Look at the dull party leaders Britain now endures.  They despise the idea of politics as a game because they see themselves and their jobs are far too important.  They want us to vote for them as righteous leaders of us, not spokesmen for us.  How do we connect with them?  Corbyn is a lofty ideologue when all political ideologies have failed, as is Farron but purveys even less convincing ideologies like European integration; and May is a ghastly school prefect who has no ideals, but simply hates mucking about.  Those oh so characterful shoes she wears are the limit her personality extends upwards, and usually neutralised by the straight black (acrylic) trousers she so often wears.  How long will the ghastly matron last?

Less than 5 years I reckon.  There has never been a Prime Minster who won so much by default and whose tenure is secured through a lack of opposition.  But she is so vulnerable to waves of 'events' that will smash her into the rocks.  Rolling towards her is rising inflation, higher interest rates, higher taxes, more uncontrolled immigration and ever climbing national debt.  Competitive opposition will inevitably return because of the opportunity for power.  Bereft of any charisma yielding a real connection with the British people, May will succumb to being a another unloved manager of failure, like every post-war British Prime Minister bar Attlee and Thatcher.  She is certainly the wrong women to make a success out of Brexit,  That might require some vision, bravery and charm.  She is no Margaret Thatcher.  God, she is boring.

Her problem is deeper than mere situation or personality.  May really does believe that politics is not a game.  She said exactly that when patronising Nicola Sturgeon at the weekend, and today uttered that wearisome phrase that the SNP leader should 'stop playing politics'.  What else is politics if it is not a game to be played - and one that Teresa plays too, if she is honest.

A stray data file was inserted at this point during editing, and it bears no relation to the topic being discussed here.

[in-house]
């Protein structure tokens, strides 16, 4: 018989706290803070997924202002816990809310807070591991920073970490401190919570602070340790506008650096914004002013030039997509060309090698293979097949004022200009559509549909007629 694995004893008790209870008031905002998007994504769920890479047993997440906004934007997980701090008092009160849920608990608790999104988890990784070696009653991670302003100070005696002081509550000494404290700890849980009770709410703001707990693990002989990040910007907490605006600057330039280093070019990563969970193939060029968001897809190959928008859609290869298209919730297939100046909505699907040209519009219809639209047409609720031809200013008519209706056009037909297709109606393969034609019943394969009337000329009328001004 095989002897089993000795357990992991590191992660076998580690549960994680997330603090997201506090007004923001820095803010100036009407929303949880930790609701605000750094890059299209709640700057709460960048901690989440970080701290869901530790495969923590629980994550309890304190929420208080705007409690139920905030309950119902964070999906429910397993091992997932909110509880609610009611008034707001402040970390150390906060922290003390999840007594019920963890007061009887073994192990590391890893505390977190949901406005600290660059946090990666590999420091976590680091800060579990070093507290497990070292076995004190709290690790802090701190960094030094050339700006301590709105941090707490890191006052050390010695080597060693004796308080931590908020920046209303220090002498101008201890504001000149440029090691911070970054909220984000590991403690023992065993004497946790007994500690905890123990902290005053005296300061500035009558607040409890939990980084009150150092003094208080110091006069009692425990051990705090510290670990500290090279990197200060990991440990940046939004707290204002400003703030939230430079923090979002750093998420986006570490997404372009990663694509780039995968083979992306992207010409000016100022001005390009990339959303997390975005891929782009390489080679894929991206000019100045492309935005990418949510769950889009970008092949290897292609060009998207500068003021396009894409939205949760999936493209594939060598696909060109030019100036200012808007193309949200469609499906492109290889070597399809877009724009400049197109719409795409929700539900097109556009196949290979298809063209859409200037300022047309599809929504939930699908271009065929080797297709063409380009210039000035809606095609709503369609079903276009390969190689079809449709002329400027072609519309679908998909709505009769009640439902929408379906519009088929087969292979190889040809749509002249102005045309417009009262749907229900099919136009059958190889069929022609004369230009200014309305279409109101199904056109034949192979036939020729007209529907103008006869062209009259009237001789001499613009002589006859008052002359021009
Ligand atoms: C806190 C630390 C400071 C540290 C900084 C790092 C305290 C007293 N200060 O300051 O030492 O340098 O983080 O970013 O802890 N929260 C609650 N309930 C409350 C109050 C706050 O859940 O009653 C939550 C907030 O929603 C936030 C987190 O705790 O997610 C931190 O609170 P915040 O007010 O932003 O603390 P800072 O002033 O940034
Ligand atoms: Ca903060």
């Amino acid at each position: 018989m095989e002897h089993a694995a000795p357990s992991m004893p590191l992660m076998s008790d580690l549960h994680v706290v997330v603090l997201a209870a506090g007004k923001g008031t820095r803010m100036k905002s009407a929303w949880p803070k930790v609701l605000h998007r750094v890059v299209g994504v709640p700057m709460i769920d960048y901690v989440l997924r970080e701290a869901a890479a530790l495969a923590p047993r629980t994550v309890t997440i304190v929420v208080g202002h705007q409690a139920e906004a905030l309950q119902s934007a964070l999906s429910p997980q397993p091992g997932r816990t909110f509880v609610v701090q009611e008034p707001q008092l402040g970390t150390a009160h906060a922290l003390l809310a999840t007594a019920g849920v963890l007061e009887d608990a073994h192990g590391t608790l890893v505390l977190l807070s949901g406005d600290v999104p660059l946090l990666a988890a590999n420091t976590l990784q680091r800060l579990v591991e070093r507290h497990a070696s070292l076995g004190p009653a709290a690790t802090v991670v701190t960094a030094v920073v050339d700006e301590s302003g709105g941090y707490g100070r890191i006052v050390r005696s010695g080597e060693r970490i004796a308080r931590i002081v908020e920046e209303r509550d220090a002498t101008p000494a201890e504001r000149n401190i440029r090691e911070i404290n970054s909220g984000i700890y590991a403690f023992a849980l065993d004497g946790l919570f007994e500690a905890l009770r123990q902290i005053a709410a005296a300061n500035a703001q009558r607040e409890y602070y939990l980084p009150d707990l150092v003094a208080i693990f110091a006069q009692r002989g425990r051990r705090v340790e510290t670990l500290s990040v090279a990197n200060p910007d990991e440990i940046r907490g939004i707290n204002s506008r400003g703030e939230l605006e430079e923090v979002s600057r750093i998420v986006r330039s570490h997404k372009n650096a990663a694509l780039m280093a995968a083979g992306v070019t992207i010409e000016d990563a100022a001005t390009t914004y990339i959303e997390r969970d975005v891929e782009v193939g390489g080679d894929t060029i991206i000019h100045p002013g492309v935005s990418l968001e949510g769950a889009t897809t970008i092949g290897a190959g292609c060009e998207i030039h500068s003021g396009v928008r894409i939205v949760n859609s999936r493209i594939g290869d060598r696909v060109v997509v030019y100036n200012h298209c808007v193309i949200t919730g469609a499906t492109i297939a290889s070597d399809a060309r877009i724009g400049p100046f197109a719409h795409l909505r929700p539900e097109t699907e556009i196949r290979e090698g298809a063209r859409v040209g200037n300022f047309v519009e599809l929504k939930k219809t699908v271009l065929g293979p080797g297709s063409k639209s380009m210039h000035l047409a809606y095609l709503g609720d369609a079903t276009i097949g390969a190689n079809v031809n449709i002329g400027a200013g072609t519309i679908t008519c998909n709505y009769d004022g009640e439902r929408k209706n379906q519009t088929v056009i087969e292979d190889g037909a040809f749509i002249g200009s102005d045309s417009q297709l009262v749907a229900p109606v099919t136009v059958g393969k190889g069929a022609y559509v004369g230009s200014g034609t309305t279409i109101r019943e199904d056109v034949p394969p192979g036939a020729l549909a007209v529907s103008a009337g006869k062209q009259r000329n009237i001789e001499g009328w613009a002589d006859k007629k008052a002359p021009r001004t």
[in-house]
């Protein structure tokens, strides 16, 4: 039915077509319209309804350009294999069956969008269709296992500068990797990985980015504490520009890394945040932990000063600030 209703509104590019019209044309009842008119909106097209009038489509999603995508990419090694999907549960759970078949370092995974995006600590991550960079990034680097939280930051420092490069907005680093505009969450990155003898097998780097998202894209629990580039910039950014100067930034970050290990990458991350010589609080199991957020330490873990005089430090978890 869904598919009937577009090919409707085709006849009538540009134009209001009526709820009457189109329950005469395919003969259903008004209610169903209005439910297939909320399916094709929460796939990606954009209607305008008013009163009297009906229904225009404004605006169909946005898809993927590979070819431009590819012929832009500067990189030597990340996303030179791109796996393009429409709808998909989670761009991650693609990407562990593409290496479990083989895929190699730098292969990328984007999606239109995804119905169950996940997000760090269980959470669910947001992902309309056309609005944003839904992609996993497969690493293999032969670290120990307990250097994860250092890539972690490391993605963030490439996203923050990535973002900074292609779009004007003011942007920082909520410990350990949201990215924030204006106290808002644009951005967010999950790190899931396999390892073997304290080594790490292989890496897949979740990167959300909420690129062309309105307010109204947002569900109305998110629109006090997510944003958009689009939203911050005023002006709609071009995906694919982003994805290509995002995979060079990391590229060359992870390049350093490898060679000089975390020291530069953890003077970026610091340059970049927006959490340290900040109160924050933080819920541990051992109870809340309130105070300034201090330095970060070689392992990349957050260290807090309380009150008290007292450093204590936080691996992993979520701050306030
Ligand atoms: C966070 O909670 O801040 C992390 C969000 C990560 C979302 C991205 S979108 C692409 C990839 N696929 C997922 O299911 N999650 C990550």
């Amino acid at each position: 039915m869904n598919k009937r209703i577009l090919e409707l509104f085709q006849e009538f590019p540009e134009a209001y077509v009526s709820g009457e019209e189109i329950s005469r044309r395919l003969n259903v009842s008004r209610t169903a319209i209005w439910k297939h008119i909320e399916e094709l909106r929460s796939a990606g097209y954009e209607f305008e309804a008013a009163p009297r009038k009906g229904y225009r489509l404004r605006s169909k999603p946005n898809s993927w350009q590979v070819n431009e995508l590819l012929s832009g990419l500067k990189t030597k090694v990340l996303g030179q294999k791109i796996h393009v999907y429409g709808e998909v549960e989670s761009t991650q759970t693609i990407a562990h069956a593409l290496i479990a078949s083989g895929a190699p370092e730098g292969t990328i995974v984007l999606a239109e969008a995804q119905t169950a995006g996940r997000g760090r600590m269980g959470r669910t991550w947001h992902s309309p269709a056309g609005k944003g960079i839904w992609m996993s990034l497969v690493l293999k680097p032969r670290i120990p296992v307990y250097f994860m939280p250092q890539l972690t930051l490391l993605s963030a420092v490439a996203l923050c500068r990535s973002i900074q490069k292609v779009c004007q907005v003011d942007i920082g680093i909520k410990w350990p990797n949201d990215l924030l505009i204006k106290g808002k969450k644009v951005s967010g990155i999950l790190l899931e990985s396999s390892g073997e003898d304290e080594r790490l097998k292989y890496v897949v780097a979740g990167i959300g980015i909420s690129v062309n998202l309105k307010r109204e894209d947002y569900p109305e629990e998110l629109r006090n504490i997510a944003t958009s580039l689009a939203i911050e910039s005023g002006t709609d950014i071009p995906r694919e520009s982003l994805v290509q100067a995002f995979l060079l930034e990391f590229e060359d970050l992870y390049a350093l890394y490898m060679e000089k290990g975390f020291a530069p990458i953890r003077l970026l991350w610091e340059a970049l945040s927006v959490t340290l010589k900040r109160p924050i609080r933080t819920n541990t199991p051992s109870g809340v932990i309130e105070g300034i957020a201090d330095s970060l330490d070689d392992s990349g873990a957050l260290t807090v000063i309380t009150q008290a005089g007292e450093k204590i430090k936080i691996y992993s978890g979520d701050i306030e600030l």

Boiled down, politics is about choices, winners and losers. It's about competitive engagement amongst players.  It also involves some rules to add some stability - so often framed these days as parliamentary democracy, a term that has become debased into untrammelled elitism.  Less than ever have the public faith in these rules, which in any case are mainly tacit and unclear.  Increasingly constitutional norms are broken as distrust of politics reaches new lows, and the chancers (like Sturgeon) step in.  The modern politician has to be showmen and a risk-taker, accepting short-term contracts like the rest of us.  How few MPs are like this.  Most have seats for life with whopping majorities.  Primaries would be a great political reform, but of course MPs will never vote for them.
 
Politics is a game


Those who don't treat politics as a game are destined to lose it.  These are the sorts who think they have a divine right to exert power because of their privileged status, or have a greater wealth of knowledge than the mass of voters they claim to represent.  They see politics as the preserve of experts, in some ways divorced from the voters who will ultimately decide on their survival.  May is one of them.  She makes no break with the past and stands firmly on the wrong side of the fence over the great political question: Can the people be trusted?   Can they be players in the game of politics?  No she says.  If there is a game to play, it's wheeling and dealing around the Cabinet table, the corridors of Whitehall and the tea rooms of Westminster.  The disparaged public - hooked on visceral feelings rather than rational thoughts - are locked out.  And they will get angry again.